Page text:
Should I put on an extra layer of clothing? Should I pack an umbrella? Will I be able to go on that picnic later or play a game of golf?
Most of the time, our first thought isn’t how the weather affects our health. But maybe we should start considering the different ways that it does, and what we can do to prepare for it and respond to it.
The weather definitely plays a big part in how your body reacts to seasonal allergies, if you, like many others, suffer from summer sneezing and wheezing. The Weather Channel has reported that wind can cause greater plant pollen and mold distribution, which can lead to a bigger increase in allergy symptoms, causing reactions in the eyes, nose, and lungs. This is especially true for those of us that suffer from hay fever. Heat can also cause allergies to become more aggravated, especially if there’s a sudden increase in temperature. People who have asthma are especially vulnerable to asthma attacks in that type of situation.
Heat Cramps, Exhaustion, and Stroke
When the weather begins to heat up, our bodies’ ability to cool down is affected. So, the Nation Oceanic and Atmospheric Administration (NOAA) reported that some heat-related illnesses may occur as a result, especially if we sweat too much or get too dehydrated. Heat cramps, or painful muscle cramps and spasms coupled by heavy sweating, are common side effects of this weather. Heat exhaustion is another commonly occurring affect of the rising temperature, causing symptoms like a weak pulse, dizziness, fainting, and nausea and vomiting. The most serious type of heat-related illness is a heat stroke, which can involve an altered mental state, a body temperature of 106 degrees or higher, and unconsciousness is a heat stroke. In this severe case, emergency medical assistance is necessary and waiting can be fatal.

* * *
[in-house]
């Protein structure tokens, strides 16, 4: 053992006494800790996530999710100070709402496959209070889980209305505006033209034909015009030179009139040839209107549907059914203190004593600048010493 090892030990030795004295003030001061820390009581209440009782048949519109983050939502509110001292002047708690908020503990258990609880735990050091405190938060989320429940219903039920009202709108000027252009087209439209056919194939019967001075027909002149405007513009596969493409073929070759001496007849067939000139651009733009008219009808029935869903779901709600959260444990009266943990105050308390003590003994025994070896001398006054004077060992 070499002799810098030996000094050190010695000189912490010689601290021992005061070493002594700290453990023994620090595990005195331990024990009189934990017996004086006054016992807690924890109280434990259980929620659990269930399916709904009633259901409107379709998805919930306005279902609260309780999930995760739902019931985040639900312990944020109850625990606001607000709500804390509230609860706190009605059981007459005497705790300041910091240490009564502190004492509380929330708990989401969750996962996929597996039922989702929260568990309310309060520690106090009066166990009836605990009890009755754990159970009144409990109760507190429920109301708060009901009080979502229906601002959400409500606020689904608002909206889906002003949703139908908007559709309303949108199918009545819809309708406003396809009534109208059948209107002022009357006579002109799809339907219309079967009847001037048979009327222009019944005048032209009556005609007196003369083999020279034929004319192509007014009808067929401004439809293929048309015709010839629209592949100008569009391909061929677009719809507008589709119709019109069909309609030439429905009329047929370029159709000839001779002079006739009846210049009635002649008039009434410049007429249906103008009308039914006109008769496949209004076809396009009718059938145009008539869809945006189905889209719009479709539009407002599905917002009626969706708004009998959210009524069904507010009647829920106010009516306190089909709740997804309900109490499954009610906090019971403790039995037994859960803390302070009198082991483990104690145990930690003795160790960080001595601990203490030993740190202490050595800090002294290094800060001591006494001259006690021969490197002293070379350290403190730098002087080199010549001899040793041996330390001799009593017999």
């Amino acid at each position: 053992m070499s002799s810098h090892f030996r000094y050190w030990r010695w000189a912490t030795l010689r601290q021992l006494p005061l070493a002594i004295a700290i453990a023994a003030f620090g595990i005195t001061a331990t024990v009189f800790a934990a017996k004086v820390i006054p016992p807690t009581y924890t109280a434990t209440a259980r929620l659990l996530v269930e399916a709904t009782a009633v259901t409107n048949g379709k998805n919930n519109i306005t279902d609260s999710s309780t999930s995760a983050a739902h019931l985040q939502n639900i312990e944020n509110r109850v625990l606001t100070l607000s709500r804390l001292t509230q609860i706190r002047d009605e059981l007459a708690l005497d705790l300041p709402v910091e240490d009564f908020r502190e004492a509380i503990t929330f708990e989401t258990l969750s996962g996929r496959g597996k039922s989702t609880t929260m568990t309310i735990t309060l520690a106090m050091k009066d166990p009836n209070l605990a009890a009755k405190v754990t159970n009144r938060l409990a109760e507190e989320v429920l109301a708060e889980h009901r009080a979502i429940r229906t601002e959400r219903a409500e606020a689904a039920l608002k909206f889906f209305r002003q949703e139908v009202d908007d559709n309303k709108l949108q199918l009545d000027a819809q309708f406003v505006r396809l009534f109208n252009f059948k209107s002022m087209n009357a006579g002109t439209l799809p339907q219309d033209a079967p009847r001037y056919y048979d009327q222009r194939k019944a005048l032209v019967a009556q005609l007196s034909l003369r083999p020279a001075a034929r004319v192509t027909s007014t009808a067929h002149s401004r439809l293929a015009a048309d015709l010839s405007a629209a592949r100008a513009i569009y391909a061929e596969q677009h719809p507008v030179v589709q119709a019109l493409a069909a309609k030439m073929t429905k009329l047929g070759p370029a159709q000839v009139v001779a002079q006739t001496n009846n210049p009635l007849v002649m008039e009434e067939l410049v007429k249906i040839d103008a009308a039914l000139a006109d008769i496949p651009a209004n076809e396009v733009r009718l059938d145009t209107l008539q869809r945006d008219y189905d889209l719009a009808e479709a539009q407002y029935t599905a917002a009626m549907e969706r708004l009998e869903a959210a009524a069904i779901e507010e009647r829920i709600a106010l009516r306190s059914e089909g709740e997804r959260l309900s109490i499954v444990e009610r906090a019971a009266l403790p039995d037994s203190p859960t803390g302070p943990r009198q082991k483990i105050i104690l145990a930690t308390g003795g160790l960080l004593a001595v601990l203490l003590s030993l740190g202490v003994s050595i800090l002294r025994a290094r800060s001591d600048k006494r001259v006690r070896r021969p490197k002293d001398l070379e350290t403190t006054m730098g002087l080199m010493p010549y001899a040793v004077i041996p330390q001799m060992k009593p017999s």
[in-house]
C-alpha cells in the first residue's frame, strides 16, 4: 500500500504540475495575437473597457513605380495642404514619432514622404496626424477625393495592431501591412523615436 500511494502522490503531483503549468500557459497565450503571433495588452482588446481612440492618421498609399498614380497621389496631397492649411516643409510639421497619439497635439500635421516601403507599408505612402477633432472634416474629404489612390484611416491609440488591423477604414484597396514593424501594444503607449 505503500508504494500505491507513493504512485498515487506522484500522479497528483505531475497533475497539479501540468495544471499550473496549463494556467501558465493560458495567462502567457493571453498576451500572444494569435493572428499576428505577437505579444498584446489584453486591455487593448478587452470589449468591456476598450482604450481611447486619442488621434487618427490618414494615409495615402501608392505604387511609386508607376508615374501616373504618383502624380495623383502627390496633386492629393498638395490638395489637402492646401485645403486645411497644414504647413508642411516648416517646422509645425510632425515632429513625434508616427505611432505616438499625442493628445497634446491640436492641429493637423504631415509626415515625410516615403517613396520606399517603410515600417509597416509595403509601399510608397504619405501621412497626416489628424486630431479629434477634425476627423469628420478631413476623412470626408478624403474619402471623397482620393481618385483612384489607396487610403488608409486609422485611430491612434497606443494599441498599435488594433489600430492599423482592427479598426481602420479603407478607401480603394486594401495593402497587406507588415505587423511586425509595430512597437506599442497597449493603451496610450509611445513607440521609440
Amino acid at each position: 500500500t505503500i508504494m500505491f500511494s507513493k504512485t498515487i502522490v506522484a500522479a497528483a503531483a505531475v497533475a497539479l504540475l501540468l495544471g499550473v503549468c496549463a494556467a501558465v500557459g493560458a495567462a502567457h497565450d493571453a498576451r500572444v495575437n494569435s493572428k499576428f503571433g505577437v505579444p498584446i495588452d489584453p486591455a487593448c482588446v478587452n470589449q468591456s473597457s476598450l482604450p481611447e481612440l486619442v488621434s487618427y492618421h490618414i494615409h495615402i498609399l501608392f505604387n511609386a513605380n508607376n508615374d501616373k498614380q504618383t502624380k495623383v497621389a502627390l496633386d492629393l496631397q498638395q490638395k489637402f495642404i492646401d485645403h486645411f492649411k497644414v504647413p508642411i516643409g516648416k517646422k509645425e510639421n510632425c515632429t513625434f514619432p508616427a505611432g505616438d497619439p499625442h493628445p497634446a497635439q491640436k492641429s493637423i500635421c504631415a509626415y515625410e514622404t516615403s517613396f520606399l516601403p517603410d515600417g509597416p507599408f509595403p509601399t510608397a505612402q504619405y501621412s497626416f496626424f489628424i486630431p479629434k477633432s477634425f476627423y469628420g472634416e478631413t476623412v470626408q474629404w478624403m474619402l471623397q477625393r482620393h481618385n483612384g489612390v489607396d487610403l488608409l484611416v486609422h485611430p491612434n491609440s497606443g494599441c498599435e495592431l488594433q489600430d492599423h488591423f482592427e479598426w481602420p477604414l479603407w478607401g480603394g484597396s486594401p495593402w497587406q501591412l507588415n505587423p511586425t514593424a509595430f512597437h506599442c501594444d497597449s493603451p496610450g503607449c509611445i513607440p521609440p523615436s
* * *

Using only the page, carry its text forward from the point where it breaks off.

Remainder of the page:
Sometimes, when the light from the sun gets brighter during the summer, especially in the late morning and early afternoon, it can cause serious damage to your eyes. Sunlight has the capability to not only burn your skin, but also your corneas, as reported by Best Health Magazine. If your eyes have enough exposure to ultraviolet rays over time, you can also develop other types of visual problems, such as cataracts.
Preparation and Response
So, what can we do to prevent the adverse affects the weather might have on our health? Obviously, we don’t want to cancel outdoor plans because of a little heat or a slight breeze outside. But what we can do is be proactive. Bring a bottle of water or two with you when you’re going to be outside for a long period of time, especially if the weather is beginning to inch into the 80s. Wear light clothing along with sunglasses that protect from ultraviolet rays. If you begin to sneeze or cough while outside, consider taking a short break from the outdoors and take your medication for allergy symptoms as needed. If any symptoms become severe, call your doctor. Don’t let the weather ruin your fun, but don’t let it ruin your health either!
Though no one is able to have control over the weather, we all can control how we prepare for weather that may affect our health, and how we respond to it.